Becoming a History Teacher Historical Thinking and Performance Assessment

Image red door and blurred school hallway with text reading Becoming a History Teacher with Professor Sarah Drake Brown
Calendar: History
Start: March 21, 2017 3:30 p.m.
End: March 21, 2017 4:30 p.m.

Contact Details

Sandi Garcia
View E-mail

Professor Sarah Drake Brown on What It Means to Become a History Teacher

In our assessment-crazed culture, where the art of teaching is often reduced to impersonal value-added measures, optimistic history teaching candidates do not necessarily include effective assessment among their high-minded goals.

Yet, history educators must prepare teaching candidates to: initiate dialogues about discipline-based assessment; systematically consider what they know and understand about students’ historical thinking competencies; and articulate what they intend to do with this knowledge.

In her Sabbatical Talk, Professor Sarah Drake Brown examines this process.

This Work Focuses on Three Questions:

  • How do beginning teachers assess historical thinking?
  • To what extent do beginning teachers use assessment outcomes to inform their practice?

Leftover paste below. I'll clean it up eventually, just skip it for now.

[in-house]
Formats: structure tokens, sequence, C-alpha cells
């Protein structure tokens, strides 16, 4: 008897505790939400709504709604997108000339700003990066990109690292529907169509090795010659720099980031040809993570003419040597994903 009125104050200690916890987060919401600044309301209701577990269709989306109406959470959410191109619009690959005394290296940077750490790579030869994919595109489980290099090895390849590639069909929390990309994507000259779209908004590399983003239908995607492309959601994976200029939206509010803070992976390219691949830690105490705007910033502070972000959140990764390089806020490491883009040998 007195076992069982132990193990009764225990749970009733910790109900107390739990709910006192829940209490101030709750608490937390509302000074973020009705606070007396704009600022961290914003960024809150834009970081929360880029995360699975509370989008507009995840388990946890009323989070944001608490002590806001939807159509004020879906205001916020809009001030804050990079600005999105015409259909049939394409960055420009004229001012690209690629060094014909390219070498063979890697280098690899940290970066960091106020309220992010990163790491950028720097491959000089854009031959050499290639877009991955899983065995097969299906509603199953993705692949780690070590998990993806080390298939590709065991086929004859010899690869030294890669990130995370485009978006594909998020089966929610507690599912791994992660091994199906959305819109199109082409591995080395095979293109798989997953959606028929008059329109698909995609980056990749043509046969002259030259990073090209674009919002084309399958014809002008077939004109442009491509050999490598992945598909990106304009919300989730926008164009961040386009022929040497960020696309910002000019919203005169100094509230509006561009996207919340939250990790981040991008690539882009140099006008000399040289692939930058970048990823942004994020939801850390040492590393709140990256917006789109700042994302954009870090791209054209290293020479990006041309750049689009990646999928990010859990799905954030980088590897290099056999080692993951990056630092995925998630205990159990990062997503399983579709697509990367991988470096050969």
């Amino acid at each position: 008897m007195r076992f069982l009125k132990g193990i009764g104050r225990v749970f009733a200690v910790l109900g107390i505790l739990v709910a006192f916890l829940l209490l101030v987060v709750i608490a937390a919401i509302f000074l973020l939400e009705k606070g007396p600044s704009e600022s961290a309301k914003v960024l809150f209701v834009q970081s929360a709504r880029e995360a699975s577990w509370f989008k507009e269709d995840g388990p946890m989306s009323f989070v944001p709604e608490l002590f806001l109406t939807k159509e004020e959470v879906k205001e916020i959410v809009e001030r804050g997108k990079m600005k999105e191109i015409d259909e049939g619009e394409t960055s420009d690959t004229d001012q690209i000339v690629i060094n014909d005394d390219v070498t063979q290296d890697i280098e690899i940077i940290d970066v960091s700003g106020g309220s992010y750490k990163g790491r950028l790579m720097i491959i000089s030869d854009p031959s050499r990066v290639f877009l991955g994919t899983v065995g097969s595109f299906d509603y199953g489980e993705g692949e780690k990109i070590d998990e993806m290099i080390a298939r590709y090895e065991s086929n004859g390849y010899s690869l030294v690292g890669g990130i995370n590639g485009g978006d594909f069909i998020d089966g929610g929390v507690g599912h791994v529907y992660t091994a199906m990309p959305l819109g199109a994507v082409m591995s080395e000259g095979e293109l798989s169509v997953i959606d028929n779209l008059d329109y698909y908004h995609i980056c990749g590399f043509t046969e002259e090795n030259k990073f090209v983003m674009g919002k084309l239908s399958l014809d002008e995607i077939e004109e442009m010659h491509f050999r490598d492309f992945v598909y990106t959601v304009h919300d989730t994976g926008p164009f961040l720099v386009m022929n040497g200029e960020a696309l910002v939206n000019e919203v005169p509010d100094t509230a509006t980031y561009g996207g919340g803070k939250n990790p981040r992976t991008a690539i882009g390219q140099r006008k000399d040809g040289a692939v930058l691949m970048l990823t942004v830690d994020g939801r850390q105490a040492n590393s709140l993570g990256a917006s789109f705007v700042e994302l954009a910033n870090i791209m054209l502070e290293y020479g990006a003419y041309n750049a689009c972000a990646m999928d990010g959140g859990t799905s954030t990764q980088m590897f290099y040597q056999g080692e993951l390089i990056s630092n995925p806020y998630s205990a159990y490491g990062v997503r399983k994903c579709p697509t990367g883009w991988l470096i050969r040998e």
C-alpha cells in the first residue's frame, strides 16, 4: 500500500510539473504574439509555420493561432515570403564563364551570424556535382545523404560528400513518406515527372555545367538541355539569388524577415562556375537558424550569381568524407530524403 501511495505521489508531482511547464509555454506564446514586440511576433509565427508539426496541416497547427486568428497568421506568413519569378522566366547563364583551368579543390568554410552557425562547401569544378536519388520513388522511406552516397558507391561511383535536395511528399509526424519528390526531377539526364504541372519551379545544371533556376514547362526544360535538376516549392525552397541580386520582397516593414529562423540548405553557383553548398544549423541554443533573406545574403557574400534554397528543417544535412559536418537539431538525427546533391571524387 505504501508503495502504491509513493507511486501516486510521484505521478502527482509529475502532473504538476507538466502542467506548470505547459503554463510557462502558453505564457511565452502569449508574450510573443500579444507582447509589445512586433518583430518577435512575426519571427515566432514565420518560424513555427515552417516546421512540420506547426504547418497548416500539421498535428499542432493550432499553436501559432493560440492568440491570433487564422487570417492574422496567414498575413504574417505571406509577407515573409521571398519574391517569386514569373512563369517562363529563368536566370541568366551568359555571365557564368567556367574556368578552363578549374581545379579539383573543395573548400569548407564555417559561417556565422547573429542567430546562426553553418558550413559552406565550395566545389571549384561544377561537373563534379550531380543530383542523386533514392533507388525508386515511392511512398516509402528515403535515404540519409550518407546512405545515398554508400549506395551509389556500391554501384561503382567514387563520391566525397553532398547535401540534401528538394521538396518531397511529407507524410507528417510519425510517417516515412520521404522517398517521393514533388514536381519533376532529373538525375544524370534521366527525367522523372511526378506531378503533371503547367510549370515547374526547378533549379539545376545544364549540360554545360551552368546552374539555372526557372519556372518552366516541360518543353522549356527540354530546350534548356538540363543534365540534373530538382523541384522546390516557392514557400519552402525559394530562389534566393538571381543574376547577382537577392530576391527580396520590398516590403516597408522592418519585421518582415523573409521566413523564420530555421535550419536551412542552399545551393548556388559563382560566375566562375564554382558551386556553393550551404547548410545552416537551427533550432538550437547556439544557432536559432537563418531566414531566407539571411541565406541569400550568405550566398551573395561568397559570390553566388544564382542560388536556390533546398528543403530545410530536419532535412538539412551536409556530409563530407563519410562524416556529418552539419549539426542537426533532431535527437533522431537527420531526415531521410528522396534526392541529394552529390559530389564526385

• How might we learn from beginning teachers’ work in order to improve our history education programs?

The Speaker

Sarah Drake Brown is the Director of Social Studies Education in the History Department at Ball State University. She has published articles on history teacher certification, state standards in history, and systematic approaches to improving historical thinking. In 2003 the Organization of American Historians and the American Historical Association published the report she co-authored with John J. Patrick, History Education in the United States: A Survey of Teacher Certification and State-Based Standards and Assessments for Teachers and Students.

She received her M.A. in history from Purdue University and her Ph.D. in curriculum studies with a focus on history education from Indiana University. Her current work focuses on teachers' development of historical cognition.

This is a FREE talk and open to the public.

Burkhardt Building, Room 100